New Pioneer votes to pursue third location

By Gigi Wood

CORRIDOR – A new natural foods grocery store will likely open in the Corridor. Where and when that store will open remains a mystery.

But last week, New Pioneer Co-op announced it would pursue a third location. The company operates stores in downtown Iowa City and along the Coralville strip. New Pioneer Co-op members voted “yes” to pursue a third store in New Pioneer’s trade area or open a new downtown location for the Iowa City store. Members voted 2,514-239, or 90 percent, in favor of the measure.

New Pioneer has been looking for years for a new site to replace its existing grocery store at 22 S. Van Buren St., which is in a floodplain and grossly undersized for the company’s needs.

“The members gave a strong showing of support for the resolution that the board put forth and that is to open a third location somewhere in our trade area or to relocate the Iowa City location, should an opportunity in the downtown area present,” said Matt Hartz, New Pioneer’s general manager. “We’ve tried to be very clear that the most likely outcome is going to be a third store, because having worked for almost five years to relocate the Iowa City store in the downtown area, we just know how rare real estate opportunities are to accommodate something like that.”

A year, ago, New Pioneer members approved relocating its downtown Iowa City store a block away to the former Greyhound bus station at the northeast corner of Gilbert and College streets. The company had worked extensively with the city of Iowa City on finding a new store location downtown that would provide for a larger store, inventory and parking.

When the city asked for requests for proposals for redevelopment of the College/Gilbert streets site, New Pioneer was a finalist. But the city council approved a mixed-use residential high-rise with an independent movie theater for the corner. That put New Pioneer back at square one.

“Immediately after the city council’s decision to not select our project for the corner of College and Gilbert streets, we commissioned a market study, so we reviewed that and updated our financial model and saw that there is room in a number of areas to support another co-op,” he said.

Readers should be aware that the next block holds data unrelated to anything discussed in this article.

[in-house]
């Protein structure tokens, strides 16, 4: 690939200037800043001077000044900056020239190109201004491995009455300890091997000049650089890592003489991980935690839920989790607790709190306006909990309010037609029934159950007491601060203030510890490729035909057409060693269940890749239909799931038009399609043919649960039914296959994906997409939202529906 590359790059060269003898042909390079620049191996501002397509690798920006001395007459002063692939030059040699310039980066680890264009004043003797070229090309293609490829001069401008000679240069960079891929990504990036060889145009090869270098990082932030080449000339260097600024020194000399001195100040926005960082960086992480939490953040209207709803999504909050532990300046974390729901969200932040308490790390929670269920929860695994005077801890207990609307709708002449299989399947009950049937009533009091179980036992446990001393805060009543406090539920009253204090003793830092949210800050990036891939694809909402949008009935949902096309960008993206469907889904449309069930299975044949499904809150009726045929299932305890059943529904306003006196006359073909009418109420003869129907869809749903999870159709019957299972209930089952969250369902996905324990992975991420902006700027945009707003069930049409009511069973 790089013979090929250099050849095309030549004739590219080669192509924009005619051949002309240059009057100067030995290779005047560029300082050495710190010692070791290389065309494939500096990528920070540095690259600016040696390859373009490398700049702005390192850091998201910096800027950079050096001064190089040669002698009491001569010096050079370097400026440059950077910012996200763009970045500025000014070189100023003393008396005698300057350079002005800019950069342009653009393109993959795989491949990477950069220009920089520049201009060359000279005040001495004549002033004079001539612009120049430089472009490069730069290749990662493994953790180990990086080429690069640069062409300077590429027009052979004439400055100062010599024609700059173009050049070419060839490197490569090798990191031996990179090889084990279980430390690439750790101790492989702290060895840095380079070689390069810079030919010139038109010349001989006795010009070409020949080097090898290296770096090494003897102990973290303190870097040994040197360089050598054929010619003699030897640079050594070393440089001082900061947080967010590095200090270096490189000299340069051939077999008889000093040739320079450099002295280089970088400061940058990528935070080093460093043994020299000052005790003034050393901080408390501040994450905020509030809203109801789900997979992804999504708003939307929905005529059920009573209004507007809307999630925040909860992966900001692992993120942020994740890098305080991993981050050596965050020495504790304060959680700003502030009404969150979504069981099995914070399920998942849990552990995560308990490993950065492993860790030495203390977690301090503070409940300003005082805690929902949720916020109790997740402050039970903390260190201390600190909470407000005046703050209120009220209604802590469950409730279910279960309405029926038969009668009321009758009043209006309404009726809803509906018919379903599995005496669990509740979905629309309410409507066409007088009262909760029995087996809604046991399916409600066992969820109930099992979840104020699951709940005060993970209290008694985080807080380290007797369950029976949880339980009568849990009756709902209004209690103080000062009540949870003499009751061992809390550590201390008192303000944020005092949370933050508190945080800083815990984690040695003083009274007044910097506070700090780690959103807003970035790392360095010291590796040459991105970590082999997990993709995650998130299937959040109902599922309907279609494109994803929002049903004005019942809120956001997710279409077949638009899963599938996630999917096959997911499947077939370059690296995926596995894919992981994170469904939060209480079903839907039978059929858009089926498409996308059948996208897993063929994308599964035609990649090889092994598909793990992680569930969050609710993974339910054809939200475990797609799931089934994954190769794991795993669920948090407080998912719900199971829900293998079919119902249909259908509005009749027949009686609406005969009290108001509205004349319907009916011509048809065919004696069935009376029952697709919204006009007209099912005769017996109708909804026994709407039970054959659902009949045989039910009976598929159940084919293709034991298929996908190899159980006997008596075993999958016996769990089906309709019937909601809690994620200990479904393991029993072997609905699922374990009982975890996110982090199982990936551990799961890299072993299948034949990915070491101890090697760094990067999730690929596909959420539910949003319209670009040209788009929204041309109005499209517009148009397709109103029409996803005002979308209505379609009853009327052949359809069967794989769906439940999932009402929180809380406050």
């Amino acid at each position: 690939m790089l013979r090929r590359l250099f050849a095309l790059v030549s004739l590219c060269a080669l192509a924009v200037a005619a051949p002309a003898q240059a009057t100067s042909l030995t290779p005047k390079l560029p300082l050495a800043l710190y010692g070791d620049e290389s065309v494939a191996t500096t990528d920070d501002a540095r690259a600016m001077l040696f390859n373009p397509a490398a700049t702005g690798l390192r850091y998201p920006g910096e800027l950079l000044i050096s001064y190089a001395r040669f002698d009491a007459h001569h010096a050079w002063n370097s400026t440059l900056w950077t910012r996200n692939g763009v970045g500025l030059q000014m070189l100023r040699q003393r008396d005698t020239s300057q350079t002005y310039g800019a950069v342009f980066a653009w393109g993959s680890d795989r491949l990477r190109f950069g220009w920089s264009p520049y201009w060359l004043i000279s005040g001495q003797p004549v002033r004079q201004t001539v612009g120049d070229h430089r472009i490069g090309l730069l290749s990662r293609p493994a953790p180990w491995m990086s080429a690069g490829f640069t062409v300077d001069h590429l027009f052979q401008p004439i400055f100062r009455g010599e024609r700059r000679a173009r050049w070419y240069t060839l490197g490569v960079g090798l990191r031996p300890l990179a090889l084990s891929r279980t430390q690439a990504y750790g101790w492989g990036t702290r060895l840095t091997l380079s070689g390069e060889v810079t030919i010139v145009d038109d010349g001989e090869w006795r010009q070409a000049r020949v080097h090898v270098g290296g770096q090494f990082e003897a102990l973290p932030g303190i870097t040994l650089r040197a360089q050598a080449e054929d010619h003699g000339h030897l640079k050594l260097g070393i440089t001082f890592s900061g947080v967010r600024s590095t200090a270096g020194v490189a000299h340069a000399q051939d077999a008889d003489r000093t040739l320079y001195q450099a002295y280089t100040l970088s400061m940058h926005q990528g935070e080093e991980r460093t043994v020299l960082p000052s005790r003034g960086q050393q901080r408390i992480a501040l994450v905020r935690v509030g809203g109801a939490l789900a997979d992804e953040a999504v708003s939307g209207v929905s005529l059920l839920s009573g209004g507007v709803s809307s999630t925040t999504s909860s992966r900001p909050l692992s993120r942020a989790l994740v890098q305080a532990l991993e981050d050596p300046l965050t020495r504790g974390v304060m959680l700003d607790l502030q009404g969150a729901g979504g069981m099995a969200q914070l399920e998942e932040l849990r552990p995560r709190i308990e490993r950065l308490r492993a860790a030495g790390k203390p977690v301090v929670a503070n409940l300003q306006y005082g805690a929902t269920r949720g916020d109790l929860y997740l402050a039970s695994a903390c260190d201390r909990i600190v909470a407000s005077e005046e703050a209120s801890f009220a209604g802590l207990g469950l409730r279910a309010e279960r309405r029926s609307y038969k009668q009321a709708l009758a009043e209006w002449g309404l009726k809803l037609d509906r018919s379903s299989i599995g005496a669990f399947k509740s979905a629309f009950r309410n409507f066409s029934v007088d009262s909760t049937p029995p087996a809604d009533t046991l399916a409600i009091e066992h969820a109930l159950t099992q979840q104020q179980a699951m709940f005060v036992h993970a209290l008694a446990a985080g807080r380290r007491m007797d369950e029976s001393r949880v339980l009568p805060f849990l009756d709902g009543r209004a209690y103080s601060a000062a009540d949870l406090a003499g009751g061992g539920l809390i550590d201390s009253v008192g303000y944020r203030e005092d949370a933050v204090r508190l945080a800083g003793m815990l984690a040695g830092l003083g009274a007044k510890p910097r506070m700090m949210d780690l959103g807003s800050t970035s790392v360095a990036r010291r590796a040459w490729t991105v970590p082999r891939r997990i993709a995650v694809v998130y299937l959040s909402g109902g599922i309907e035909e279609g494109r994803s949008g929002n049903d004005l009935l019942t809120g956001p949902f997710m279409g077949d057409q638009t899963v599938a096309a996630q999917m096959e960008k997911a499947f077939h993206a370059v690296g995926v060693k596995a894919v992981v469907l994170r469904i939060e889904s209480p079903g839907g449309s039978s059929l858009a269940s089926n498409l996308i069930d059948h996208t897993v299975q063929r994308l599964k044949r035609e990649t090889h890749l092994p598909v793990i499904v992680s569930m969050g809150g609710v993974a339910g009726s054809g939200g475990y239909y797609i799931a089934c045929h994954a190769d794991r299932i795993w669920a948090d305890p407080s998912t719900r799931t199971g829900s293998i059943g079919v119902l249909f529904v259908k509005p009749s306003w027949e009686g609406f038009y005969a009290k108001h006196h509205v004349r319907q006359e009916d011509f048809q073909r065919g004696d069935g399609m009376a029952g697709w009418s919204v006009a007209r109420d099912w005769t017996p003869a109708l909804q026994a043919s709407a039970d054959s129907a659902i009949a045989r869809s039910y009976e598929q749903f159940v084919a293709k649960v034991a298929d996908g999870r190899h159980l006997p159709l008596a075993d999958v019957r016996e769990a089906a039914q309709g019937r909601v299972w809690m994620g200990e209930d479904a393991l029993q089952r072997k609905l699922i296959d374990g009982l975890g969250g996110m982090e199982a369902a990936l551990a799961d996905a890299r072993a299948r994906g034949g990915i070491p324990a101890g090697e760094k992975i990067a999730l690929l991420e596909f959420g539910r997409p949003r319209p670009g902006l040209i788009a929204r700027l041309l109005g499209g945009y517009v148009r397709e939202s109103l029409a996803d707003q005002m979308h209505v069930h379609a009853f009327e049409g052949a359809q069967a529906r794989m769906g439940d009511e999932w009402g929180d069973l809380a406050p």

New Pioneer members and residents have urged the company to stay near its current location, which is across the street from the city’s downtown farmers markets.

“The authorization was for a third store or relocating the Iowa City store, so we are evaluating opportunities right now in Cedar Rapids, in Marion, in North Liberty and in Iowa City,” he said. “We’re exploring some things on the east side (Iowa City) and the potential of Riverfront Crossings (southern end of downtown Iowa City).”

New Pioneer has given itself a three-year deadline to find a new location.

“We’re going to be very careful and methodical and make sure we have a number of good opportunities that we can evaluate next to one another before deciding on a preferred path or a preferred community,” Mr. Hartz said. “We certainly expect we’ll have multiple opportunities before three years are out, but we’re not setting a specific timetable because we want to make sure we make a good choice, not just a quick choice on a site.”

If New Pioneer was to enter a new community, there would be a number of factors to consider.

“There needs to be enough market share to support a store and we do know from our initial market study that there is enough volume in those communities that would provide enough sales to support a store,” he said. “But of course, there will be a number of criteria involved. One is the financial assessment, so anything we look at has to make New Pioneer stronger financially and be a sound economic investment. The second part of that is qualitative. We’ll have to be very thoughtful and engaged with the community and understand the implications for New Pioneer, how many new members we might have access to, proximity to existing members in order to serve them better and understanding some elements of the communities we would be looking at, such as what’s the zoning like, what are the plans, who would our neighbors be? Anywhere we go we want to make sure we add value and that we don’t detract. We want to strengthen the communities we go into.”

New Pioneer Cooperative Society was founded as a natural foods cooperative grocer in Iowa City in 1971, and opened its Coralville branch in 2001. New Pioneer had $8.7 million in sales before opening the Coralville store; now its annual sales are $24 million. Today, New Pioneer has more than 25,000 members.